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Power/Performance Bits: Mar. 5

Solar chemical manufacturing; turning bags into batteries; low power digital PLL.

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Solar chemical manufacturing
Researchers at RMIT University, CSIRO Manufacturing, and University of Melbourne developed a nano-enhanced material that can capture 99% of light and use it to power chemical reactions. One of the world’s biggest energy users, the chemical manufacturing industry accounts for about 10% of global energy consumption and 7% of industrial greenhouse gas emissions. In the US, chemical manufacturing uses more energy than any other industry, accounting for 28% of industrial energy consumption in 2017, according to the researchers.

While photo catalysis, or using light to drive chemical reactions, is growing, efficiency and cost are still barriers.

“Chemical manufacturing is a power hungry industry because traditional catalytic processes require intensive heating and pressure to drive reactions,” said Daniel Gomez, an associate professor at RMIT. “But one of the big challenges in moving to a more sustainable future is that many of the materials that are best for sparking chemical reactions are not responsive enough to light.”

The team focused on palladium, which while not very light responsive excels at producing chemical reactions. Manipulating the material’s optical properties made it more sensitive to light. Additionally, the technique uses only a tiny amount of the rare, expensive material. Just 4nm of nano-enhanced palladium is enough to absorb 99% of light and achieve a chemical reaction.

“The photo catalyst we’ve developed can catch 99% of light across the spectrum, and 100% of specific colours,” adds Gomez. “It’s scaleable and efficient technology that opens new opportunities for the use of solar power – moving from electricity generation to directly converting solar energy into valuable chemicals.”

The team also sees promise in the area of desalination: the material could be placed in salty water and generate enough energy to boil and evaporate it.

Turning bags into batteries
Researchers from Purdue University and Centro de Ingeniería y Desarrollo Industrial demonstrated a way to turn waste plastic bags into carbon anodes for lithium-ion batteries. In spite of efforts to reduce single-use plastics and increase recycling, approximately 60% of all plastics ever produced have been discarded and are accumulating in landfills or in the natural environment. Film plastic, which is typically not collected for curbside recycling and must be returned to a store or facility, likely fares even worse.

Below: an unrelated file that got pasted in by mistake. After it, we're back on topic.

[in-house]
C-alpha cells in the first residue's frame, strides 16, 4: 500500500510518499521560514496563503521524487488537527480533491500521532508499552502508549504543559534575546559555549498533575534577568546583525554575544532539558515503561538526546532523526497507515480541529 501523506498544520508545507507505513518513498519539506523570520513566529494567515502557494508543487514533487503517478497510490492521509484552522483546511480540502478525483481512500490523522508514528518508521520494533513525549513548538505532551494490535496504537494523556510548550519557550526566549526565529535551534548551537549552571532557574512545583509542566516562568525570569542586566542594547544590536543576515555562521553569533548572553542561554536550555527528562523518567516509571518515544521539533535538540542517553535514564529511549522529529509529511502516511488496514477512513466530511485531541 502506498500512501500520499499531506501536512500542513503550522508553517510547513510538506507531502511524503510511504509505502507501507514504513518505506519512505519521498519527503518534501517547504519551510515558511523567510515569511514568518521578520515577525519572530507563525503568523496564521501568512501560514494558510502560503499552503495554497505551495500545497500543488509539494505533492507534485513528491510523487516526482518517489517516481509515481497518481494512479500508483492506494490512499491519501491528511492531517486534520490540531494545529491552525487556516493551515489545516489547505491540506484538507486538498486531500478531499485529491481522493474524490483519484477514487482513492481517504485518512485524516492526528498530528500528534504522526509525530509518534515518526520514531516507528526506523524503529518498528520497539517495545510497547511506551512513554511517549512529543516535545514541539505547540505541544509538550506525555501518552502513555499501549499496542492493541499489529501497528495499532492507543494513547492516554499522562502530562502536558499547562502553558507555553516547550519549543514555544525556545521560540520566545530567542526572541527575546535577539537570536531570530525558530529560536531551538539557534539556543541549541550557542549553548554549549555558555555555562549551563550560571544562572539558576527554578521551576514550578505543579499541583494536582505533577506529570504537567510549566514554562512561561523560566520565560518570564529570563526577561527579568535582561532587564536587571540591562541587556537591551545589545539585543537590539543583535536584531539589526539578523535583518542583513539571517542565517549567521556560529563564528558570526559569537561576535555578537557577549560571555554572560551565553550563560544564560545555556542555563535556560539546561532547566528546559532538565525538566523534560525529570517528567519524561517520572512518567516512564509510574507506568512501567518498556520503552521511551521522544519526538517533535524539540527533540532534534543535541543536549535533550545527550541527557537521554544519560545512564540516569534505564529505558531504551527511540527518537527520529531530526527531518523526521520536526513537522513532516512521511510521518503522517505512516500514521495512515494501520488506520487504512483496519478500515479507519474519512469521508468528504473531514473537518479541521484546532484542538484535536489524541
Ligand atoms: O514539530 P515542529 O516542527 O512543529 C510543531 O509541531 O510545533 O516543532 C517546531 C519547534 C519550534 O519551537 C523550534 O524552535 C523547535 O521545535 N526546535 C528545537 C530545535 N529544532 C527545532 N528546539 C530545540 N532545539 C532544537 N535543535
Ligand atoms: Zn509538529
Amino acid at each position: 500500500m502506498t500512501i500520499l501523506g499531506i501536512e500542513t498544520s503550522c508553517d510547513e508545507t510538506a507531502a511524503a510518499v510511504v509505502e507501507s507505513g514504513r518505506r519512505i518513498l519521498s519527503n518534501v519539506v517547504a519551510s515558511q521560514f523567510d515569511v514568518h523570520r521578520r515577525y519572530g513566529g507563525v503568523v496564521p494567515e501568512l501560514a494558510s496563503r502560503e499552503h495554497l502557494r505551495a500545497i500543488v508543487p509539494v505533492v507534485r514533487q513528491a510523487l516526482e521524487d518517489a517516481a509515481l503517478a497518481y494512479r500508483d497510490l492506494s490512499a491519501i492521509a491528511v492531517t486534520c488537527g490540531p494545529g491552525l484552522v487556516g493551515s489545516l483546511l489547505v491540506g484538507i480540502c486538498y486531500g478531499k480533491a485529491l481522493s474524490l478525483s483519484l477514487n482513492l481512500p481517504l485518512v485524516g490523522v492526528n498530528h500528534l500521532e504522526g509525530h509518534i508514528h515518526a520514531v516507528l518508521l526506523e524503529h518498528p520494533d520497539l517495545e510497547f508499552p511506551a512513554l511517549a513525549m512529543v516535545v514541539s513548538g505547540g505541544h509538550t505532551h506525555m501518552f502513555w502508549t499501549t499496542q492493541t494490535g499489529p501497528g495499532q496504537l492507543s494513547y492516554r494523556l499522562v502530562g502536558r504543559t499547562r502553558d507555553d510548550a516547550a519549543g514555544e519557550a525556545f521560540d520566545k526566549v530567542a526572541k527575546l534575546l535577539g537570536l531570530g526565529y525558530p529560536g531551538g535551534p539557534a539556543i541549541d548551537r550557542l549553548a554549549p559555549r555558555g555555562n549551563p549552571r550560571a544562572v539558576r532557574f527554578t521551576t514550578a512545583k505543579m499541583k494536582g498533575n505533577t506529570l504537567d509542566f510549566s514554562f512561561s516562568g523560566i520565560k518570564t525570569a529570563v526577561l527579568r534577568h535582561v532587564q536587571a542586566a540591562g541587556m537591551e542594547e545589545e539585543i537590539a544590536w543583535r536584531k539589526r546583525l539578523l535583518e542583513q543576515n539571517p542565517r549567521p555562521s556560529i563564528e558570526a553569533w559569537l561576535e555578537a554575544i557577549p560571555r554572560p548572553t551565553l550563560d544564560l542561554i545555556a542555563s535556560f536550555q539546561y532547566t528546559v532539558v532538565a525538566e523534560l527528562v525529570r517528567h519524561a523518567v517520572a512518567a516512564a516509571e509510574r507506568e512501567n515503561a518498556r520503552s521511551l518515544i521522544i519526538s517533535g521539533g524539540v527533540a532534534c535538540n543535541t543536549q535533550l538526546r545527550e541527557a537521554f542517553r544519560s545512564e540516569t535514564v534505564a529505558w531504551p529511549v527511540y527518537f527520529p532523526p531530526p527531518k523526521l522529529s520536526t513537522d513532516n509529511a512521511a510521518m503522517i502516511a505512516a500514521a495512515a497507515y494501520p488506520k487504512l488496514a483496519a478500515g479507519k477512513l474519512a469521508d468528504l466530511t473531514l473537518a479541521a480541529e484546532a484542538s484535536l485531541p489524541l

While ways to turn waste polyethylene into pure carbon have been researched for decades, the results have been inefficient or required expensive, complex processes.

In their new approach, the team focused on LDPE and HDPE, two common types of polyethylene used in plastic films such as food storage bags, trash bags, and retail sacks. After using samples of both types for general household use, the polyethylene plastic bags were immersed in sulfuric acid and sealed inside a solvothermal reactor, which heated the sample to just below polyethylene’s melting temperature.

At high temperatures polyethylene vaporizes into hazardous gases, but this treatment caused sulfonic acid groups to be added to the polyethylene carbon-carbon backbone, preventing that from happening. The sulfonated polyethylene was removed from the reactor and heated it in a furnace at 1600 degrees Fahrenheit in an inert atmosphere to produce pure carbon.

The team ground the carbon into a black powder and used it to make anodes for lithium-ion batteries. In tests, the resulting batteries performed comparably to commercial batteries.

Low power digital PLL
Scientists at Tokyo Institute of Technology developed an advanced digital phase-locked loop (PLL) frequency synthesizer they hope will drastically cut power consumption of IoT devices using Bluetooth Low Energy and other wireless technologies.

The fractional-N DPLL achieves a power consumption of only 265 microwatts (μW), less than half the lowest power consumption achieved to date (980 μW), according to the team.

Key to reducing overall power consumption was use of an automatic feedback system, said Kenichi Okada, associate professor at Tokyo Institute of Technology’s Department of Electrical and Electronic Engineering. “This automatic-switching feedback path consumes a power of 68 μW, which leads to a power consumption of 265 μW for the whole DPLL.”

Okada also noted that early experiments indicate the DPLL could extend battery life of low power IoT devices by four times.



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